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SPECIAL: My Social Marketing Nightmare

social media

 

We all know the potential power of social media marketing "if we get it right". However, keeping up the tempo across multiple platforms slowly turns from a pleasure into a nightmare.

 

Imagine a team of experts managing, posting and measuring results to improve positioning for you on all the major platforms. Imagine no more, the team is yours.

 

Strategy

We recommend running a campaign for 3 months, we analyse the results and focus on your successes for the next period.

Special-Offer

 

 
FREE with any Social Media Package
  • - Setup & branding on 6 platforms
  • - Professional email system setup
  • - Branded email template
  • - Subscription form to your mailer

 

Packages are limited

Because we focus on custom solutions and R value results we limit the number of clients per package. When clients move and open slots we make them available to you again

Currently Open Slots

- Daily Pack: Max 10 Left 3

- Weekly Pack: Max 20 Left 18

- Monthly Pack: Max 100 Left 94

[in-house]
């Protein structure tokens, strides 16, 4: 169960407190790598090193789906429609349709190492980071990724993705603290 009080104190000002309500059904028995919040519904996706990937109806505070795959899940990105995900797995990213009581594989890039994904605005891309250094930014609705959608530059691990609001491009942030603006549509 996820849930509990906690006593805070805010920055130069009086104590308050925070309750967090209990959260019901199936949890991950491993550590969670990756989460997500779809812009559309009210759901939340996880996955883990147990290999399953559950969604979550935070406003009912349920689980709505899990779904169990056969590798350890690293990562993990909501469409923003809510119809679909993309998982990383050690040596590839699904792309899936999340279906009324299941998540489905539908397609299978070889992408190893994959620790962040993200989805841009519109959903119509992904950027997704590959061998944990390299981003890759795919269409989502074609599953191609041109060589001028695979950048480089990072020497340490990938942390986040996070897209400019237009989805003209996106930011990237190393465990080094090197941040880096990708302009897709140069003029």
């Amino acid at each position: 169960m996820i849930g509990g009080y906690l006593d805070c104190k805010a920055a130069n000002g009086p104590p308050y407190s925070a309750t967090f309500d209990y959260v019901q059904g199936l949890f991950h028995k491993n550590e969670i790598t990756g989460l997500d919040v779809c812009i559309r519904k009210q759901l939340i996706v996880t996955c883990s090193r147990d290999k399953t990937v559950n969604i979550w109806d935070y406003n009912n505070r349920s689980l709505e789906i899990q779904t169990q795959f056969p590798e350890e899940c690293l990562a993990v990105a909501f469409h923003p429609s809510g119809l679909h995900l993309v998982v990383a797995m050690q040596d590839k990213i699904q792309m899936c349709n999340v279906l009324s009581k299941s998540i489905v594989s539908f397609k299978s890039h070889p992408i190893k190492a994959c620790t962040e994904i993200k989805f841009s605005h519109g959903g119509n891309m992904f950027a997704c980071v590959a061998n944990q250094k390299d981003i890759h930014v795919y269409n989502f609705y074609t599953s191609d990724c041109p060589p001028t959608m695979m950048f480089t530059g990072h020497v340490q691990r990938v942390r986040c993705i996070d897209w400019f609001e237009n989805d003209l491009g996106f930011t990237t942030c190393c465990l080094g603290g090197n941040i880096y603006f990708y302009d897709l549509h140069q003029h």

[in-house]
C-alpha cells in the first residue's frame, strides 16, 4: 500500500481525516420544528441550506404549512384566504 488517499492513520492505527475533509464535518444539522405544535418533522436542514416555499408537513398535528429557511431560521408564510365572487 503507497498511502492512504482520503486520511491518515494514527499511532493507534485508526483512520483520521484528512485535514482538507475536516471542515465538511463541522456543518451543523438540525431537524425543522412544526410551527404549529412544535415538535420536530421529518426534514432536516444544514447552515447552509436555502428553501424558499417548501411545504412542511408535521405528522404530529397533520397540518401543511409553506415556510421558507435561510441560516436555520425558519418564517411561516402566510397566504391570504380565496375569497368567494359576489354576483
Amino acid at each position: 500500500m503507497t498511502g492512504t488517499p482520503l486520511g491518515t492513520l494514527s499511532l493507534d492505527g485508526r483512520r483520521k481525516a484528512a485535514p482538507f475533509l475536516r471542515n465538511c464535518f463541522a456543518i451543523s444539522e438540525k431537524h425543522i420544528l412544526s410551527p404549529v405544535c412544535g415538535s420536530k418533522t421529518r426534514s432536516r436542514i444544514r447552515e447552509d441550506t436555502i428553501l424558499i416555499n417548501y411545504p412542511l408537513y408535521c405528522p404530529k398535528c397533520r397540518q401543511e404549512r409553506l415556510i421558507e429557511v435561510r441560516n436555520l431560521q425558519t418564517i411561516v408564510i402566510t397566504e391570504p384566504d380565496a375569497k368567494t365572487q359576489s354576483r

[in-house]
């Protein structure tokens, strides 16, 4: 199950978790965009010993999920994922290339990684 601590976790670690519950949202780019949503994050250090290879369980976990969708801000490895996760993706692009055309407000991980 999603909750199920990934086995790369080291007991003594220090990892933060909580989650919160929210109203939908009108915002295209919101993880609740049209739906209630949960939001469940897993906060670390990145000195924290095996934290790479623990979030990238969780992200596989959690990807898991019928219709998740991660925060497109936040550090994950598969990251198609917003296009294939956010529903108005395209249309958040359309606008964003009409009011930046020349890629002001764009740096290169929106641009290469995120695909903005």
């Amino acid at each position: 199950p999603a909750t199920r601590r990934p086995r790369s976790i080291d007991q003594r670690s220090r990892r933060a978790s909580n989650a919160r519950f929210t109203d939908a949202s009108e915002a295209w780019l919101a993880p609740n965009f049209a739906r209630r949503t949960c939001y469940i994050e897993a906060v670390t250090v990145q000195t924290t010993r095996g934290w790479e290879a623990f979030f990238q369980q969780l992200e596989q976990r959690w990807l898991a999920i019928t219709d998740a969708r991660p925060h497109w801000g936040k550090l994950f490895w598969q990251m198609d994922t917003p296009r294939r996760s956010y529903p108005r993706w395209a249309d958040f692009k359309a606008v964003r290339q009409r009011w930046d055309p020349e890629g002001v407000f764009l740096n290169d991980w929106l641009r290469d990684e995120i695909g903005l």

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Let the market promote you

Written by 

Social proof is another great persuasion tactic directly applicable to increasing conversion rates. Seeing that others are endorsing you and talking about your offering, can be a great way to reinforce a call to action. Try a testimonial or showing data which proves that others are present.

 


Try Repeating Your Primary Action instead of showing it just once
Repeating your call to action is a strategy that is more applicable to longer pages, or repeating across numerous pages. Surely you don't want to have your offer displayed 10 times all on the same screen and frustrate people. However, long pages are becoming the norm and the idea of squeezing everything "above the fold" is fading. It doesn't hurt to have one soft actionable item at the top, and another prominent one at the bottom. When people reach the bottom, they pause and think what to do next - a potential solid place to make an offer or close a deal.

 


Try Distinct Clickable/Selected Styles instead of blurring them
Ease of use tip Visual styling such as color, depth, and contrast may be used as a reliable cue to help people understand the fundamental language of navigating your interface: where am I, and where can I go. In order to communicate this clearly to your users, the styles of your clickable actions (links, buttons), selected elements (chosen items), and plain text should be clearly distinct from one another and then applied consistently across an interface. In the visual example, I've chosen a blue color to suggest anything that can be clicked on, and black as anything that has been selected or indicates where someone is. When applied properly, people will more easily learn and use these cues to navigate your interface. Don't make it harder for people by blurring these three functional styles.

 

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